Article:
August Wallenhaupt: Sole Survivor of SS Puerto Rican

SS Puerto Rican sailed to Murmansk in Convoy JW 51B. The convoy left Loch Ewe (near Gourock), Scotland on December 22, 1942 with heavy escort. They encountered two big storms, including one of Force 10 on the Beaufort scale (60 mph wind and waves 30 feet). Temperatures were so low, merchant ships reported thick slabs of ice on deck and even ice inside the bulkheads.

On December 31, 1942, the convoy escorts battled the German cruiser Admiral Hipper, armored ship Lutzow, and several destroyers. There were losses on both sides in what was later referred to as "The Battle of the Barents Sea." Lutzow fired her triple 11-inch guns at the convoy, with shell splinters hitting one merchant ship, American-owned (Panama-flag) Calobre. All 15 merchant ships arrived at Murmansk by January 5, 1943.

map of Arctic ocean area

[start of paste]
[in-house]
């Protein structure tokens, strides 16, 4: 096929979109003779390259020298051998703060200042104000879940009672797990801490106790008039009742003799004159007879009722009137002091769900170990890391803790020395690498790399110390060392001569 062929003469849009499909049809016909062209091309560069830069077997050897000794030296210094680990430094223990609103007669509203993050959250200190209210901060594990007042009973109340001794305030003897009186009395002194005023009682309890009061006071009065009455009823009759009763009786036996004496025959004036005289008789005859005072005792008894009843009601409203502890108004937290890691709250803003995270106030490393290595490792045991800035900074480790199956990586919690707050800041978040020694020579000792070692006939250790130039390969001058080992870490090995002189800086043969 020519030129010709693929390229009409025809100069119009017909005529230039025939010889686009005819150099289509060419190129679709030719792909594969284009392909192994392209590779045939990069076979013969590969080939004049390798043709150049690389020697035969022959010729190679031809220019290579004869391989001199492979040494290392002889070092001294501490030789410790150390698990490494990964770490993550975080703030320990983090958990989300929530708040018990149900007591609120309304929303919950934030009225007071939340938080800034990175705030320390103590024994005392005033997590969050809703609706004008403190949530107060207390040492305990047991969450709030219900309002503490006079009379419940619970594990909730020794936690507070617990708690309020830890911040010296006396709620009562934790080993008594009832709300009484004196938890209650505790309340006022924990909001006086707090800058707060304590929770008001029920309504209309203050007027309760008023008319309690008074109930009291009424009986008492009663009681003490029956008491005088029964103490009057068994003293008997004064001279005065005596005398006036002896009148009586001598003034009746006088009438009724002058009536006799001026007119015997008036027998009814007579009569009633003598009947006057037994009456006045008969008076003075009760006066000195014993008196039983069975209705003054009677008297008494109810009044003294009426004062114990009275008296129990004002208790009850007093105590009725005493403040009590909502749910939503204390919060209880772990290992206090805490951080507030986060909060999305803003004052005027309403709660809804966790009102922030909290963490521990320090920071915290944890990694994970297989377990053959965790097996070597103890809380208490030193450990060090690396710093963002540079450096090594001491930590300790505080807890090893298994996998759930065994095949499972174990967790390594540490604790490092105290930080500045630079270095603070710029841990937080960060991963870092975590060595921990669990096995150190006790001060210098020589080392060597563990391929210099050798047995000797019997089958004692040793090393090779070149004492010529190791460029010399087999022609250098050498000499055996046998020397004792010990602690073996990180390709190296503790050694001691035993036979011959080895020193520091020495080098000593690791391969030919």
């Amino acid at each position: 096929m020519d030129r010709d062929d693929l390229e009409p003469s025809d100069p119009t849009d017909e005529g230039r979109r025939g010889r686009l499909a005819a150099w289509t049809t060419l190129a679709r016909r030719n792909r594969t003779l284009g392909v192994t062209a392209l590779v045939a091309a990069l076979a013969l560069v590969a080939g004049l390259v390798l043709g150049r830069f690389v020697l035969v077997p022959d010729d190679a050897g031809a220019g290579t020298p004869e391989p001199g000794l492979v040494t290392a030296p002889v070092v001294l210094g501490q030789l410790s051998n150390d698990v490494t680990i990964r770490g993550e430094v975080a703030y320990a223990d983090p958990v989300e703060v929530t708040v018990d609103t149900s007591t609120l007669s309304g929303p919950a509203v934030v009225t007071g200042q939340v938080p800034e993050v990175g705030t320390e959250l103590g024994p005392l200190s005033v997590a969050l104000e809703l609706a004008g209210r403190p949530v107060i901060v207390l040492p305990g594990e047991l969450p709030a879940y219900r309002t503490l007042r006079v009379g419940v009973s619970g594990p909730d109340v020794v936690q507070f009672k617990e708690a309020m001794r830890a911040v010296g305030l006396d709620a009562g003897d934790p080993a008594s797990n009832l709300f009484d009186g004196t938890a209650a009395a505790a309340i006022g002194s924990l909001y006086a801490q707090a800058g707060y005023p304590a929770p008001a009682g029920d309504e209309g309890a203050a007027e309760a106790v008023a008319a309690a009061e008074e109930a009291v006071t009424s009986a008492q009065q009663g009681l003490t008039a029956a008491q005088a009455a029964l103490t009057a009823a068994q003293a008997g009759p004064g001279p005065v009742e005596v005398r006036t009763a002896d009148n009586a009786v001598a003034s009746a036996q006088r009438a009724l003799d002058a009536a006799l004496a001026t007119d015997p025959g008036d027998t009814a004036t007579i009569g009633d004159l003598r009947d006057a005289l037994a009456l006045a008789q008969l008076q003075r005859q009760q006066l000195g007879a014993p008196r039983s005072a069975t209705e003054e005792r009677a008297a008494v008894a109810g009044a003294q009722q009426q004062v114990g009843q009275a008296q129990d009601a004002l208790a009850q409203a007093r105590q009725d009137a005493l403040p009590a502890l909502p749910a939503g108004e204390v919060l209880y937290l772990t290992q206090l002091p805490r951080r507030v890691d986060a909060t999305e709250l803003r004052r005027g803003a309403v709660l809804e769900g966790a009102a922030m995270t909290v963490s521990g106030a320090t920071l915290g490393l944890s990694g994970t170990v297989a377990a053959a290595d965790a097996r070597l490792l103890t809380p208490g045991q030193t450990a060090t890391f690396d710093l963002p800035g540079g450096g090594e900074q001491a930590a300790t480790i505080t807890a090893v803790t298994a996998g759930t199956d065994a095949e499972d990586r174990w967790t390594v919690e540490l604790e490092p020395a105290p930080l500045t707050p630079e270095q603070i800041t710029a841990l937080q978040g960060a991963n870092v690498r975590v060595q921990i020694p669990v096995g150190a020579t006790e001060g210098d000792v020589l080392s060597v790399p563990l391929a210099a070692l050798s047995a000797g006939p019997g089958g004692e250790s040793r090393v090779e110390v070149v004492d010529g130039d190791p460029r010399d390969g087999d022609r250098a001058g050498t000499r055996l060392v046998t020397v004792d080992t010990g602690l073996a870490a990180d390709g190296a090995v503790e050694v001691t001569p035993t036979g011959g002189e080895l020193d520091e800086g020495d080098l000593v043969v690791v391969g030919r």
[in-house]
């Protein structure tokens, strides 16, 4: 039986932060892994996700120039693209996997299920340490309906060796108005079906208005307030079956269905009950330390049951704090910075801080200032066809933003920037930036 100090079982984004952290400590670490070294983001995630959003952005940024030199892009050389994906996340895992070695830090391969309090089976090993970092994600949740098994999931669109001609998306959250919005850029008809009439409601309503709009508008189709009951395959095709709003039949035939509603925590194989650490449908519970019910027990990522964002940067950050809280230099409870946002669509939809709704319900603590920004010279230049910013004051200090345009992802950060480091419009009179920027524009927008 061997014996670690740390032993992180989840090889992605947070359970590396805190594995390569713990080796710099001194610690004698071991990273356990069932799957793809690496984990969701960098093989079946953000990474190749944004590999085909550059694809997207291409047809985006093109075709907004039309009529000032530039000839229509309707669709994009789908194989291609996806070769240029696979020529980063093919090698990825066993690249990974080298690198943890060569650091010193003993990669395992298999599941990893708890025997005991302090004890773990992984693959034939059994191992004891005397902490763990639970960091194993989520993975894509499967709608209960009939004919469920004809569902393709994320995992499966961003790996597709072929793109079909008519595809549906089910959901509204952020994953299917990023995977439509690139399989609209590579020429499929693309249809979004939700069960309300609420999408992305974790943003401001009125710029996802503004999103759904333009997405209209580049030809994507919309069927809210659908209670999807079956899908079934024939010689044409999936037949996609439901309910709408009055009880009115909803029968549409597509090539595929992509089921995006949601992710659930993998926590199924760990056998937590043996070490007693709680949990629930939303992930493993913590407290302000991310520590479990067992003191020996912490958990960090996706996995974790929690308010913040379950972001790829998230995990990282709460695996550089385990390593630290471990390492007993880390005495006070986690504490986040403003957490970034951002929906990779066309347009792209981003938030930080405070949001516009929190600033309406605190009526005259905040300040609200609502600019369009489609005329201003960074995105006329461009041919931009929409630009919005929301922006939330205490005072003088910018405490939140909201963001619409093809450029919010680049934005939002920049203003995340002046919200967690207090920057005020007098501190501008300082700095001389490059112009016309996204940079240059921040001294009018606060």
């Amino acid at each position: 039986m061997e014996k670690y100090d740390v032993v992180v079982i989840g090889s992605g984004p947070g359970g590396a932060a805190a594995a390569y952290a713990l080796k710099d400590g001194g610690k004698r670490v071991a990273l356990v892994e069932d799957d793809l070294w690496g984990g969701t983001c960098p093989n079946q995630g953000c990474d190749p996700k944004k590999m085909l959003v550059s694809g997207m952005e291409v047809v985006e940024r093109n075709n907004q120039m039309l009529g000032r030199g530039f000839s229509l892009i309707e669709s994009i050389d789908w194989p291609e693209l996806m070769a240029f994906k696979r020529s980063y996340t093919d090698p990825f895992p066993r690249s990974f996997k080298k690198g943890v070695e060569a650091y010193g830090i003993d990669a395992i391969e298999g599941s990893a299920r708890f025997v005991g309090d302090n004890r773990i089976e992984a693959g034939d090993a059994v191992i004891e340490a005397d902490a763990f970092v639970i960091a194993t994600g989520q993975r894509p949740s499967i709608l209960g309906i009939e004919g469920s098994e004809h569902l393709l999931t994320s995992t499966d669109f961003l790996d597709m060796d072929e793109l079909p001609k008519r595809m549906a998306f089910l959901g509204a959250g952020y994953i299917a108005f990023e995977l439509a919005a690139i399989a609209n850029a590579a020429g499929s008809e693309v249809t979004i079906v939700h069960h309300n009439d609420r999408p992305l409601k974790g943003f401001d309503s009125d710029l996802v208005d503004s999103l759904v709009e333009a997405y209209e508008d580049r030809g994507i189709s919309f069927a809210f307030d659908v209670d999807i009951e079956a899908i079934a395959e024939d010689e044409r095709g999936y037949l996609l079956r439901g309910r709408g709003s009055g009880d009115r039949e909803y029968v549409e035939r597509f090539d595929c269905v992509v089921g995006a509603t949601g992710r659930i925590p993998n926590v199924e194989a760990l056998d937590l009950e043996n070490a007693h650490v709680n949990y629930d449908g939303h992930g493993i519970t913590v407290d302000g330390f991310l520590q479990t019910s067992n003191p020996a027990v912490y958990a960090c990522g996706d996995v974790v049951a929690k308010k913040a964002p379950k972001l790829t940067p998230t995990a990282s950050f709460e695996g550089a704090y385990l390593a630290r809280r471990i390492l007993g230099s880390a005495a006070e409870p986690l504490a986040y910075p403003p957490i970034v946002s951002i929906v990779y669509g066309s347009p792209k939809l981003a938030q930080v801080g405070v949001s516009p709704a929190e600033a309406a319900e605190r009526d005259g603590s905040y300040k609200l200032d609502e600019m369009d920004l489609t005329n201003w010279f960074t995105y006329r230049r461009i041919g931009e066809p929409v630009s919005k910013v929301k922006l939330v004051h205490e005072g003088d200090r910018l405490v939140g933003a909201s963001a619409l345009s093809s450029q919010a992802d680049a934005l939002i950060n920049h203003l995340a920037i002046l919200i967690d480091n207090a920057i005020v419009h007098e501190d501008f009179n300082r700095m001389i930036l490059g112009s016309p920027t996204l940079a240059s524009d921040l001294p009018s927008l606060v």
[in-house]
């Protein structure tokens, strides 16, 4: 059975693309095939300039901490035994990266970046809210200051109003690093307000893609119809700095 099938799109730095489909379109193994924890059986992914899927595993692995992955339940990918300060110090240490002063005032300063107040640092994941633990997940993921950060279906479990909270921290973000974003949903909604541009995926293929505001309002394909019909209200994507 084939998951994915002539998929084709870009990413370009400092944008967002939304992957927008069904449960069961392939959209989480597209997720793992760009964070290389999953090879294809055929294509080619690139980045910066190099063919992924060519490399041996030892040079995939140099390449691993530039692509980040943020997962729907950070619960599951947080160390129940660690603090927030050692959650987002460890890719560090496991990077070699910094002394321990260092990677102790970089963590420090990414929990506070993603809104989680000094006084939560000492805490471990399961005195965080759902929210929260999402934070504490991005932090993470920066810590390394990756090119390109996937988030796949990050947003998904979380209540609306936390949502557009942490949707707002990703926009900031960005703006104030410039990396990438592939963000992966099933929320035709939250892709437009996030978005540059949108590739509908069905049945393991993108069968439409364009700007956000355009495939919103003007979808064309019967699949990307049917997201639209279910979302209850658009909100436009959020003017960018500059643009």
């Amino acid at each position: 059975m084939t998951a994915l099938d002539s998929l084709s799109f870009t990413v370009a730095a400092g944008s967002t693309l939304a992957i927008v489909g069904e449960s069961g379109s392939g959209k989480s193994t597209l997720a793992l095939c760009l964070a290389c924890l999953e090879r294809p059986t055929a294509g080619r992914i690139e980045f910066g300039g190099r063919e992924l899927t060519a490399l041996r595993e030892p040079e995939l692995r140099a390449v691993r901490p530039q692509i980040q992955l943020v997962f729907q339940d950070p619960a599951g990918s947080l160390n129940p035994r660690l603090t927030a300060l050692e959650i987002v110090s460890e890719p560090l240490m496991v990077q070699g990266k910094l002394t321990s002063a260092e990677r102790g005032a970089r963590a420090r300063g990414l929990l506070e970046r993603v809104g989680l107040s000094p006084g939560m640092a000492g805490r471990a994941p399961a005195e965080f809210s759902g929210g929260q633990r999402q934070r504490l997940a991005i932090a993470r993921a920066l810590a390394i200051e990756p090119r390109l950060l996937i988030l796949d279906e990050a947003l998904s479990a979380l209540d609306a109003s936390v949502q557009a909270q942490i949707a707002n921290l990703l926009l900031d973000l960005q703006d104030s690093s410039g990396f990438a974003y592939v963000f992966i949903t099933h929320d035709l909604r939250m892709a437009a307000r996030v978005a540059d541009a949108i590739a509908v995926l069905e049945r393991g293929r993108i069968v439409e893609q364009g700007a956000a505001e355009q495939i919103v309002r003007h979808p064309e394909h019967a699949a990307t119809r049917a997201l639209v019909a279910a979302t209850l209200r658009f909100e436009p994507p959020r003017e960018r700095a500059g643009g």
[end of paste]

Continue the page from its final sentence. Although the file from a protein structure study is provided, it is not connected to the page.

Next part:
Ice covered ship
Map of the Arctic region   Ice covered ship in the Arctic

SS Puerto Rican was one of 30 merchant ships which left Murmansk in Convoy RA 53 on March 1, 1943. The convoy was scattered by storms, providing opportunities for U-Boats to attack. On March 5th, U-255 sank the American ship Executive and put a torpedo into No. 1 hold of Richard Bland. The torpedo did not explode. Later that day 12 Heinkel 111s came in for a shallow dive attack. The convoy threw up a terrific barrage which caused the planes to drop their bombs ineffectively.

On March 7, in heavy seas, many welds on Liberty ship SS J. L. M. Curry fractured; she foundered on the following day. A torpedo from U-586 found SS Richard Bland, splitting her in half. John H. B. Latrobe broke down and had to be towed to Iceland.